Thursday 9 May 2019 3:29 pm

Maro means business: Itoje on Saracens' European Cup final, England captaincy, his new clothing range and his NBA role models

There will only be one thing on Maro Itoje’s mind when Saracens take on Leinster this Saturday: claiming a third Champions Cup title and regaining the club’s status as the best in Europe.

It is an encounter that will see the England forward line up opposite James Ryan in what is sure to be a hugely physical encounter between two of the world game’s elite locks, yet there is a lot more to the 24-year-old than just the aggressive, competitive side displayed on the pitch.

Itoje knows that whatever glory his rugby career brings will not last forever, and despite still having plenty left to achieve on the field, he has already set the ball rolling on plans for success away from it too.

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The Champions Cup final is just the start of what promises to be a busy month for the Londoner, with the Premiership play-offs fast approaching and, off the field, his first foray into business with the launch of his clothing brand, Dying Breed.

“As a rugby player, your career is short,” Itoje tells City A.M. “You never know when this journey is going to come to an end. For most people in and around their mid-30s, that’s probably time to call it a day.

“I knew I wouldn’t be playing rugby until I’m 50, so you need to make contingency plans for what you want to do post-rugby, and at this stage of my life, the world of business seems the most appealing.”

Saracens v Glasgow Warriors - Heineken Champions Cup Quarter Final
Maro Itoje will start for Saracens in the European Cup final on Saturday (Source: Getty)

Itoje’s involvement in Dying Breed includes an investment and a hands-on role in planning the brand’s strategy, while his partners have taken the lead on the design side.

His business interests don’t end there, though. He has followed his parents and grandparents into property, while he also has an ambition to create a platform for little-known artists – particularly from Africa – to gain greater global exposure.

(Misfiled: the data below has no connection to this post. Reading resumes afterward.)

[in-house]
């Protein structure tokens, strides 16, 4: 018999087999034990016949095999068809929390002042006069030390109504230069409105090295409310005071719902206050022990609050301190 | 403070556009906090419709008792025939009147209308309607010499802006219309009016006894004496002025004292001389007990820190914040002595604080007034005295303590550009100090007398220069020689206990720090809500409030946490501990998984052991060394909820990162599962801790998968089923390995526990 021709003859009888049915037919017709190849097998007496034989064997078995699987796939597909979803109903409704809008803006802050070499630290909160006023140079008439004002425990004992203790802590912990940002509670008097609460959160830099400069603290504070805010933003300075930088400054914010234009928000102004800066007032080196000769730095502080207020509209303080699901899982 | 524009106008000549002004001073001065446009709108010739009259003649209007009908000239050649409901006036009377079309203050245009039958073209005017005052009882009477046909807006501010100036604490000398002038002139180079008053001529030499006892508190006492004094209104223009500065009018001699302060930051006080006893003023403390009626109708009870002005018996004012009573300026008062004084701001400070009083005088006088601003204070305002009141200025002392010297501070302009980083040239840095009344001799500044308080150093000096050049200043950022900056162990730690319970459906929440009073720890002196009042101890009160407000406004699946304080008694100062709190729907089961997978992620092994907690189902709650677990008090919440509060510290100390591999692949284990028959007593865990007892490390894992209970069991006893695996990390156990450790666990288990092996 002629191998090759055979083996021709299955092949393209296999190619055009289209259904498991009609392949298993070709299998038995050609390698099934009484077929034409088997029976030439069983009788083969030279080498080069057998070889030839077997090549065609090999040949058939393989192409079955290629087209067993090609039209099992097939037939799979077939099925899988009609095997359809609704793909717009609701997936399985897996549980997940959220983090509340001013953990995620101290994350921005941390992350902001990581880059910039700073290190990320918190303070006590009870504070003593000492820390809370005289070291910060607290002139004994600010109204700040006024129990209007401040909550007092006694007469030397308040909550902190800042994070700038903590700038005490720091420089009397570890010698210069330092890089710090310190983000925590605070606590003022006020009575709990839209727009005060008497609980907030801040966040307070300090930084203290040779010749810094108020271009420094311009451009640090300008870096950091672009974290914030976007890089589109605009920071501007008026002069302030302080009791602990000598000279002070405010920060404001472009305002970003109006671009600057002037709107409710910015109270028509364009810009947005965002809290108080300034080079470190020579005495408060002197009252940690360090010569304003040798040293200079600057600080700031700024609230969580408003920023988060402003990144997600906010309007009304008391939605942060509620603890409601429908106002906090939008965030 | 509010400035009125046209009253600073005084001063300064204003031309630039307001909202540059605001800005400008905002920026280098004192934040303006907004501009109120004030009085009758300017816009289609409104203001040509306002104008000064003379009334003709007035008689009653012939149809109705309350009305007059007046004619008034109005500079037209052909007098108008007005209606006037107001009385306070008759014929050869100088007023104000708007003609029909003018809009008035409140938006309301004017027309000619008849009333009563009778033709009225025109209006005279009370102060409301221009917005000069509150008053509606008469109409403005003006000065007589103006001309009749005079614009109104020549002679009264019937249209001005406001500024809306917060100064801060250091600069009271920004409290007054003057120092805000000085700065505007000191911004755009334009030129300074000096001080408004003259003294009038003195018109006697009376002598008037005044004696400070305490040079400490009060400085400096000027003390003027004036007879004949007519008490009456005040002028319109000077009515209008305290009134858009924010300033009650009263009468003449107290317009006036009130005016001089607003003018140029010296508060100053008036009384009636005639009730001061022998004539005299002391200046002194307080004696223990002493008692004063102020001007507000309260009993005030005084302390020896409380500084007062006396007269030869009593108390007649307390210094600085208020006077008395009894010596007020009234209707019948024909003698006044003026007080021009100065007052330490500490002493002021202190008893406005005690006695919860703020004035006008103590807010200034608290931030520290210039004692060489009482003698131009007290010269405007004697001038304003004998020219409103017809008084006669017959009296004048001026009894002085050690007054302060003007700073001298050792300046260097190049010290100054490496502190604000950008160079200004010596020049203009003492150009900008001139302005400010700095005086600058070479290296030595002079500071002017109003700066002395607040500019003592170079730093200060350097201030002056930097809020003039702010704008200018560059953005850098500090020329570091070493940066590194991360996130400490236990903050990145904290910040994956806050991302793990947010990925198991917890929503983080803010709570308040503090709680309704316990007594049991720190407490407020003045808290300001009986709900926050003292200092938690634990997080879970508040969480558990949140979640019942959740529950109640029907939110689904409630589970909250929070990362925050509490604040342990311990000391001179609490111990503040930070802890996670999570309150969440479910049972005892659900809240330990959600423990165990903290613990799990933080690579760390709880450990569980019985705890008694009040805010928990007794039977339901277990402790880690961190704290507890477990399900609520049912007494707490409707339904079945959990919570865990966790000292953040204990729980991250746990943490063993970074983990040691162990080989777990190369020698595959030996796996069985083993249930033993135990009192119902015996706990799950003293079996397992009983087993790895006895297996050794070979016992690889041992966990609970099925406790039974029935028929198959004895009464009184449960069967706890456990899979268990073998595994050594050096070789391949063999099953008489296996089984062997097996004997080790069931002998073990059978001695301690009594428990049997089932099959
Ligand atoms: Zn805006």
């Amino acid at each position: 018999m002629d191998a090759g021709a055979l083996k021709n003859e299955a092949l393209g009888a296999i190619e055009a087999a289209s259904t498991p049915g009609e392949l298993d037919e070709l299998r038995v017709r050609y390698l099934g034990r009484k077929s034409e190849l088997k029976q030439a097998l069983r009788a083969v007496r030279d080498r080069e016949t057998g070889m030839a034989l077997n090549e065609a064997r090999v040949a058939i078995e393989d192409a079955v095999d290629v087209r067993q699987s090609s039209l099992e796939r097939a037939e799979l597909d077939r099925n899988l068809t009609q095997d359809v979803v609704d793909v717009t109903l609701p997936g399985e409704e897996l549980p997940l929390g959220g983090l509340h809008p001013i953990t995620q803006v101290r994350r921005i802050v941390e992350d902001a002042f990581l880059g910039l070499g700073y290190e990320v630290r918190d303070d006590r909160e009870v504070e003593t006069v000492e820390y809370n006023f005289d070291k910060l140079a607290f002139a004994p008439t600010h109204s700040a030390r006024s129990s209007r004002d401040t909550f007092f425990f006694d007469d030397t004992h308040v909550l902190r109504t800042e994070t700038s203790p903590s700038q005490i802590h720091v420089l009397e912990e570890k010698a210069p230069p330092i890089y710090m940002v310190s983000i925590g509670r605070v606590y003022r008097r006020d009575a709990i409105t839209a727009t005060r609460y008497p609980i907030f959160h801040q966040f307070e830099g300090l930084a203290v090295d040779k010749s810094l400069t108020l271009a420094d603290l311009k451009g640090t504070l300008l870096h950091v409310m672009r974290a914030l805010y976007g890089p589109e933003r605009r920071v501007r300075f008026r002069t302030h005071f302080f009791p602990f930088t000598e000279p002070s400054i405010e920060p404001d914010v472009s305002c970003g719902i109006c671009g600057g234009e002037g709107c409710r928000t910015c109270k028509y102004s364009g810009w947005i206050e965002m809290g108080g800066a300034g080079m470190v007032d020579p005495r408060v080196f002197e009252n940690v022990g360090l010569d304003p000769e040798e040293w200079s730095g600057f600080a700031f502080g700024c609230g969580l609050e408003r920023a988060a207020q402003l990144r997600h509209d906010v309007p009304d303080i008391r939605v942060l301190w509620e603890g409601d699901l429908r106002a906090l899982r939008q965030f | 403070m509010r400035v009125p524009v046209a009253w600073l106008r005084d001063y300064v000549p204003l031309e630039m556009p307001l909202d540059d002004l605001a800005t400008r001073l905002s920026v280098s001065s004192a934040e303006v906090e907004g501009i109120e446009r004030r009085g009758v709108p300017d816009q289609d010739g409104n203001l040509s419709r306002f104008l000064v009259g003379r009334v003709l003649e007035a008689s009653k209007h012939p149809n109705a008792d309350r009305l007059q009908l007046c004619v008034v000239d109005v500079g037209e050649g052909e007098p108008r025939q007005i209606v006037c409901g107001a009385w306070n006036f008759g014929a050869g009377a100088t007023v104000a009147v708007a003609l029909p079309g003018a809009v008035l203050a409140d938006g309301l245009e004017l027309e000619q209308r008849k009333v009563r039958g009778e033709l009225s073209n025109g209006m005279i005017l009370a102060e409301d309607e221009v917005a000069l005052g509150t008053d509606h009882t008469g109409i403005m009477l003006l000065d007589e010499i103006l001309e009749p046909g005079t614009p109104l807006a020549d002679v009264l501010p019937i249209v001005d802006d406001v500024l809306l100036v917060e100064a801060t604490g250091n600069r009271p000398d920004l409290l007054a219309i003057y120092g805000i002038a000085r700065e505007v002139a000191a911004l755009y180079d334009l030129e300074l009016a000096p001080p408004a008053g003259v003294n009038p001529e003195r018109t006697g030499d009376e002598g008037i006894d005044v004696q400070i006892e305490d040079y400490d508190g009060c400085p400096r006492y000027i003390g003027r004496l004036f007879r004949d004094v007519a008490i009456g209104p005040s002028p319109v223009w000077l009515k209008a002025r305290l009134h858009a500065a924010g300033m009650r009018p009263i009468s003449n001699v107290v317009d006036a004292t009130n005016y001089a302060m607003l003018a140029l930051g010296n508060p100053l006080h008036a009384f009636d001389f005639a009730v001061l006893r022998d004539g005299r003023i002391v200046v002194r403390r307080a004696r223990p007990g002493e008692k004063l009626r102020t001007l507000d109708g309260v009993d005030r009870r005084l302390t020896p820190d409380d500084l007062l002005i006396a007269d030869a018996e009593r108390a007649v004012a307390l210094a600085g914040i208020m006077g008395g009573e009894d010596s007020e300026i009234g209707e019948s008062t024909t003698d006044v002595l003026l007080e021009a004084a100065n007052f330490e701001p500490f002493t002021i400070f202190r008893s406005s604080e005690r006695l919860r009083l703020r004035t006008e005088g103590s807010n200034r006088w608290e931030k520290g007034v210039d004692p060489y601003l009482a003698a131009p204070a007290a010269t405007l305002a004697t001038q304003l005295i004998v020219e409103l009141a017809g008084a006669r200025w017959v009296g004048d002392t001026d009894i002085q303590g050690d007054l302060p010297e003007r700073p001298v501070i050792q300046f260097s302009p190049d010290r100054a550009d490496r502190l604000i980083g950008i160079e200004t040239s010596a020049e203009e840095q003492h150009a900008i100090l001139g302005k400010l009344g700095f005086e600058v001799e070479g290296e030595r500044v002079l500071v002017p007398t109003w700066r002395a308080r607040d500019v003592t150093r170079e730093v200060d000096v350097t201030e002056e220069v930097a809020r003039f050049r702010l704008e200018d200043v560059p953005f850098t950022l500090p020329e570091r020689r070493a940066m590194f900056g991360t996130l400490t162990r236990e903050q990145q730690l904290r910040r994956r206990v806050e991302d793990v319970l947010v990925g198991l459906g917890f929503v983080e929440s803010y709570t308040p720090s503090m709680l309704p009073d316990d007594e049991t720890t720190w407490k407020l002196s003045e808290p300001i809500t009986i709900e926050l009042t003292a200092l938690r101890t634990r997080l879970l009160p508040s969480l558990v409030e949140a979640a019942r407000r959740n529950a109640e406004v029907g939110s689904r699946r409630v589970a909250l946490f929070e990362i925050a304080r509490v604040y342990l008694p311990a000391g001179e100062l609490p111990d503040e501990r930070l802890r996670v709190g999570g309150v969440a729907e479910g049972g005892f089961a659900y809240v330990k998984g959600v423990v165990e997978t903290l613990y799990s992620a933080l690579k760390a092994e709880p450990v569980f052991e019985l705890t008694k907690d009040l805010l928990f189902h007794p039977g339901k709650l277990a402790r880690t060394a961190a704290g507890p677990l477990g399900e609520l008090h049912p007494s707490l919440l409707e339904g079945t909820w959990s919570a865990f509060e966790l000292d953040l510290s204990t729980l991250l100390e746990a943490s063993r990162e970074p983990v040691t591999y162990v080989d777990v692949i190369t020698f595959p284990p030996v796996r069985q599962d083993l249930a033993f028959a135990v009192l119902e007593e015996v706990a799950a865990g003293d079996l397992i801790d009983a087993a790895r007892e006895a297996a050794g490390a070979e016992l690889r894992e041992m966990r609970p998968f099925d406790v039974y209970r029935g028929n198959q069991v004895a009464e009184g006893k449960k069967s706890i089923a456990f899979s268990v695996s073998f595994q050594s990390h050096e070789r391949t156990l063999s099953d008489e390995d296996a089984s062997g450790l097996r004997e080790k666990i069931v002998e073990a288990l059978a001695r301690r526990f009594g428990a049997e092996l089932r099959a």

“When I was designing my apartment a couple of years ago I was looking for African art and couldn’t find any in England that was affordable or of high quality,” he says.

“I went to Nigeria, to the art market, and I was taken aback by the quality and the amount of beautiful art on display. A lot of those artists are probably selling their art for a lot less than they should be.

“To give these guys a platform to sell their products to the wider world would give them opportunities to show more people how much quality their art has.”

With an eye for art, a degree in politics and passion for sport, Itoje is a rounded individual.

Itoje and James Ryan will go head to head again on Saturday (Source: Getty)

He is not fazed by outdated limitations placed on athletes’ careers and looks to NBA stars past and present, such as Magic Johnson, Shaquille O’Neal and LeBron James, as examples of what can be achieved alongside and after sporting success.

“I admire what Shaquille O’Neal has done,” sayd Itoje. “He’s made the transition from probably the most dominating basketball player of all time to an extremely successful businessman.

“One of the things I like about him is that despite being a multi-millionaire, he’s still constantly learning and looking to improve himself and invest in himself. He has an undergraduate degree, a masters, a PhD. Not many people, let alone athletes, have that.”

Aside from his NBA role models and Saracens, who are known for encouraging their players to pursue second careers, Itoje has a source of inspiration closer to home.

“My parents always stressed the importance of education to me and the opportunities it gives you,” says Itoje, who graduated from the School of Oriential and African Studies, part of the University of London, in 2017.

“They were more than supportive of me playing rugby, but made sure the importance of education was ingrained in myself and my siblings from a young age, so there was never ever an option of not continuing. I am grateful for it now.”

Ireland v England - Guinness Six Nations
Itoje has been tipped as a future England captain, but claims he does not need the armband to be a leader (Source: Getty)

An MBA is the next qualification in Itoje’s sights. Having enjoyed a taster course earlier this year, he is eyeing a return to education following this year’s Rugby World Cup, where he hopes to help lead England to glory – even if he is not wearing the captain’s armband.

“You never know what the future holds,” says Itoje on his chances of becoming England skipper. “But you can lead without being captain. You can have a big influence on others without being the one who wears the armband. For me, it’s about getting the best out of the team and helping the team win.”

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Itoje believes his leadership qualities can equally serve him well in the business world, but they will be vital come 5pm on Saturday when Saracens seek revenge for last season’s quarter-final defeat to current European champions Leinster and bid to regain their crown.

“You have to be on it against them if you want to win. You have be mentally switched on, physical,” he says. “All the pieces have to align because they are a very well-drilled team filled with quality players. You have to bring it. Come kick-off, we’ll be fully prepared.”

Maro Itoje was speaking at the launch of Ricoh’s The Business of Rugby report exploring what it takes for Premiership Rugby clubs to generate lasting success. Visit to view the report. #TheBusinessOfRugby